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Portland Union Calls EMS Personnel Nonsensical

PORTLAND, Ore.-- When union leaders heave insults, workers aren t the usual target.

But the union representing about 500 Portland-area paramedics and emergency medical technicians labeled its members nonsensical, unrealistic and out of touch with reality when it abruptly disowned the bargaining unit last month, days before members were to vote on a contract with their employer, American Medical Response.

The strange turn of events has left the bargaining unit badly damaged. Some members fear union representation could come to an end, while some want to be rid of unions. Others express hope of joining the International Brotherhood of Teamsters.

American Medical Response is the exclusive provider of ambulance services across five counties: Clackamas, Multnomah and Washington in Oregon; and Clark and Cowlitz in Washington.

As it stands, workers have split into at least four factions, some wanting to join the Teamsters, others favoring two different unions. Some employees are fed up with unions.

Workers will decide which path to follow in an election run by the National Labor Relations Board, with votes due to be counted Dec. 5.

The Portland-area ambulance workers have changed unions four times since the early 1990s. The latest union, the National Emergency Medical Services Association, or NEMSA, lasted less than two years.

Bitter union infighting began in June, after members rejected a tentative contract negotiated on their behalf by NEMSA. Torren Colcord, president of the California-based union, riled members when he insisted their demands were unreasonable.

After the union negotiated a second tentative agreement, Colcord held a meeting in August and threatened to walk away from the bargaining unit if members did not vote to accept it, says paramedic Charles Savoie and several others in the union.

Outraged members in Clark County started a petition to leave NEMSA and join the Teamsters.

Colcord said the tentative agreement would give most employees a 26 percent wage increase over three years. Workers who opposed the contract said most would get lesser raises and wages would remain far behind those in other West Coast cities.

A vote count on the tentative agreement was set for Sept. 27, but the national union pulled out Sept. 24 rather than see its work rejected.

Colcord declined to return phone calls. In a written statements to union members and news reporters, Colcord said the bargaining unit had insisted on unrealistic demands that no union could achieve.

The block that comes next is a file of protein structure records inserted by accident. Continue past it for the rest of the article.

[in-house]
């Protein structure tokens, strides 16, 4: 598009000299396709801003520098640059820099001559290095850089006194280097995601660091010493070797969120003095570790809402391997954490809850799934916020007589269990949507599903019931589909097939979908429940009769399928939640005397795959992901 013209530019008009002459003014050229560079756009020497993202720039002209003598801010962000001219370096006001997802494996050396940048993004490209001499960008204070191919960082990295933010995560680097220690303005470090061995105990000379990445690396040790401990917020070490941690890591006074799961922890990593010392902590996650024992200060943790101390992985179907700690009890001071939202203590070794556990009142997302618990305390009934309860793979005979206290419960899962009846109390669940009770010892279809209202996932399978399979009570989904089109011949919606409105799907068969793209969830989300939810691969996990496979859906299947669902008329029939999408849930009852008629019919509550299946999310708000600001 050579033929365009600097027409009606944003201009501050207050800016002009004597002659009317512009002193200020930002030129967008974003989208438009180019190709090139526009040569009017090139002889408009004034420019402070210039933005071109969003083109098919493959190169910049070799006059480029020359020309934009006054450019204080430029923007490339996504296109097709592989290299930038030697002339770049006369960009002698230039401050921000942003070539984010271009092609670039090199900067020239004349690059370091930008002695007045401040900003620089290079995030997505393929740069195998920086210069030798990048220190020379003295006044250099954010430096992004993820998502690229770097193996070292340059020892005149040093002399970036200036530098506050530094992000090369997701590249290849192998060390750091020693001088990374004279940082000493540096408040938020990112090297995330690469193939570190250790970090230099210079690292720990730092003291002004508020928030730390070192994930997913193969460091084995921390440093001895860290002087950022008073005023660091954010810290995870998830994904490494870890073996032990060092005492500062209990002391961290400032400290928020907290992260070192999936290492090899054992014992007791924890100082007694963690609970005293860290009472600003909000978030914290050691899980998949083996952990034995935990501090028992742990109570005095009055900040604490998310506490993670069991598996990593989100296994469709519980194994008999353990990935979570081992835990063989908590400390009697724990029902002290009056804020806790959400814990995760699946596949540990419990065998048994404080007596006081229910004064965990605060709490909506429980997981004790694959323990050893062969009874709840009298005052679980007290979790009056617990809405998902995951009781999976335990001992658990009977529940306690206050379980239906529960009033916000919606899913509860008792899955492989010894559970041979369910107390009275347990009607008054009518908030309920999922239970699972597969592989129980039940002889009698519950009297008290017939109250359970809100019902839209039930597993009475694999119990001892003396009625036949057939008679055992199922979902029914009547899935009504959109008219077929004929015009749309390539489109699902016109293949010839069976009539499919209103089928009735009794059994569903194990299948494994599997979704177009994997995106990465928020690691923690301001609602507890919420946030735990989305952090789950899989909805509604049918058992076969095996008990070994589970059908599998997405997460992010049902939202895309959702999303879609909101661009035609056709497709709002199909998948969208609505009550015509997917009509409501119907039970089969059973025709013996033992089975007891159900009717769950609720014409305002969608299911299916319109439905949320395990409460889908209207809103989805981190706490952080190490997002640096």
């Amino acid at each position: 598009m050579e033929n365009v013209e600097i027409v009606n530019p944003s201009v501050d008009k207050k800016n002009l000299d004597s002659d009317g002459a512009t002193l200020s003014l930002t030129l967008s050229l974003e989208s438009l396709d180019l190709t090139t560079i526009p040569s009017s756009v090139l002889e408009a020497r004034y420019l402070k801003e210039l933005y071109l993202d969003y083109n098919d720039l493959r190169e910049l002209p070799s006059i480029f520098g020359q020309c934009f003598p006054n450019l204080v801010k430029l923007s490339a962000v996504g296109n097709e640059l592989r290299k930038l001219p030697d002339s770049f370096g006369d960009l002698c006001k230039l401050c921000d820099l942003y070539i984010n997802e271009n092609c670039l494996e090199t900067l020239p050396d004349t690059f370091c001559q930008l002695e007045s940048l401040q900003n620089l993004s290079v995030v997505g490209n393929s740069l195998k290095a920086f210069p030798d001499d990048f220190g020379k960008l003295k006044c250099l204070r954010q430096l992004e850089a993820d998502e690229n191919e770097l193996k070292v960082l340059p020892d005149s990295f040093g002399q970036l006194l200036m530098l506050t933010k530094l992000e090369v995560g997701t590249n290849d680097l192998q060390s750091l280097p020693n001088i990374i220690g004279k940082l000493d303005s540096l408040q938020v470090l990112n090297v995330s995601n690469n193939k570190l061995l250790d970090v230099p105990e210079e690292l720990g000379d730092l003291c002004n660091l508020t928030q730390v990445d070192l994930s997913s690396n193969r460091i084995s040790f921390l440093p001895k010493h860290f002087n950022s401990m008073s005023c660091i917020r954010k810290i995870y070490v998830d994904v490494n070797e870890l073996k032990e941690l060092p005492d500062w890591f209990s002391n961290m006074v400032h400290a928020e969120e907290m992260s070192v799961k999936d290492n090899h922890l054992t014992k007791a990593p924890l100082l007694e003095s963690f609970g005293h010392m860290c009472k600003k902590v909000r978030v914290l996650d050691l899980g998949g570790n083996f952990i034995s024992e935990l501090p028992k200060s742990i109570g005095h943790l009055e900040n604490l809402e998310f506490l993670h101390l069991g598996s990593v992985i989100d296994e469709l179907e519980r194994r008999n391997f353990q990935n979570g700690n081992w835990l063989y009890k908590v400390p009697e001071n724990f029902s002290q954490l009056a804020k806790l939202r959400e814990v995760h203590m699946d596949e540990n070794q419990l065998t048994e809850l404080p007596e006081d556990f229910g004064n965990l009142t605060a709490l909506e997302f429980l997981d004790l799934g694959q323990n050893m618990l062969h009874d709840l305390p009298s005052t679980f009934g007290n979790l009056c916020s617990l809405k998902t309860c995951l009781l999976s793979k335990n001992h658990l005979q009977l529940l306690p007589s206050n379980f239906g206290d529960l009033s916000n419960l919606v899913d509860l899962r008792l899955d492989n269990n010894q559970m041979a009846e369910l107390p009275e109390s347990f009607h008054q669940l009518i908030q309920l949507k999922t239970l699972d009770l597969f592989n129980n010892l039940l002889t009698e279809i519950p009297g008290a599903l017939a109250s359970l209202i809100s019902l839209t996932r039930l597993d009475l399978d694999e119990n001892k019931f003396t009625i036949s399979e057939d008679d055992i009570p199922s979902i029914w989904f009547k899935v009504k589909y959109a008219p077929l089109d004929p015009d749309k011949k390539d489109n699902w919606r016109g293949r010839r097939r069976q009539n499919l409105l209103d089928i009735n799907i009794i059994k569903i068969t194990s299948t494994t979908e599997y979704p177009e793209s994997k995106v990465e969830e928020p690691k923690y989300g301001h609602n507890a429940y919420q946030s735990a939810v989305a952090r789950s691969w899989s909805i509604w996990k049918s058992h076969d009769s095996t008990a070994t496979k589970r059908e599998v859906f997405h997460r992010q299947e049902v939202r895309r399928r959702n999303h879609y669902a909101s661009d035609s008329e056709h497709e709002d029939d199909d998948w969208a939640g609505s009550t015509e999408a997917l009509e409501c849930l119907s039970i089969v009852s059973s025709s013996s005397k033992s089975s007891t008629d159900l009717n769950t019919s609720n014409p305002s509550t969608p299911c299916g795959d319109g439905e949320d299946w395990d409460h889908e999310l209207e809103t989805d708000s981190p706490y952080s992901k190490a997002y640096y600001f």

Further fanning the flames, the statement listed such demands as big-screen plasma televisions at ambulance stations and paid bereavement leave for the death of a pet.

Union members say those were joke responses from a survey of members before the union began bargaining. Those who opposed the second tentative agreement greatly objected to paying more for health care.

The health insurance was a huge step back, says paramedic Ron Basham.

Savoie said members have had sound reasons to switch unions. The workers have long sought to be affiliated with a medical union, he said, after starting with one representing mostly bus drivers. After forming a short-lived local paramedic union, the group returned to the Amalgamated Transit Union. When NEMSA formed in 2004, Savoie said it seemed to fit the group s long-term goal of building a national union for emergency medical professionals.

Now, jilted by NEMSA and left without a contract, some employees say American Medical Response, or AMR, has seized on the chance to undermine union representation. The company insists that s not the case.

They were abandoned by their union, we don t want them to feel abandoned, said Lucy Drum, a spokeswoman for AMR, a unit of publicly traded, Colorado-based Emergency Medical Services Corp.

The day after the union meltdown, the company notified workers that they would receive a 5 percent pay raise effective immediately.

In addition, we will immediately stop dues deductions from your paychecks, the company said in a memo, which pro-union employees interpret as having an anti-union slant.

Savoie said the company also imposed the cost increases for health coverage that workers opposed overwhelmingly in the first tentative agreement. He said the company later took a step toward splitting the bargaining unit in two, in a request for a hearing before the National Labor Relations Board.

Drum said the company proposed splitting the bargaining unit as a possible way to bring more harmony.

The company soon dropped the proposal, Drum said, because in-house labor relations staff determined the NLRB would not approve it.

Regarding the health plan changes, Drum said, If another union is elected, we d have an opportunity to revisit it.

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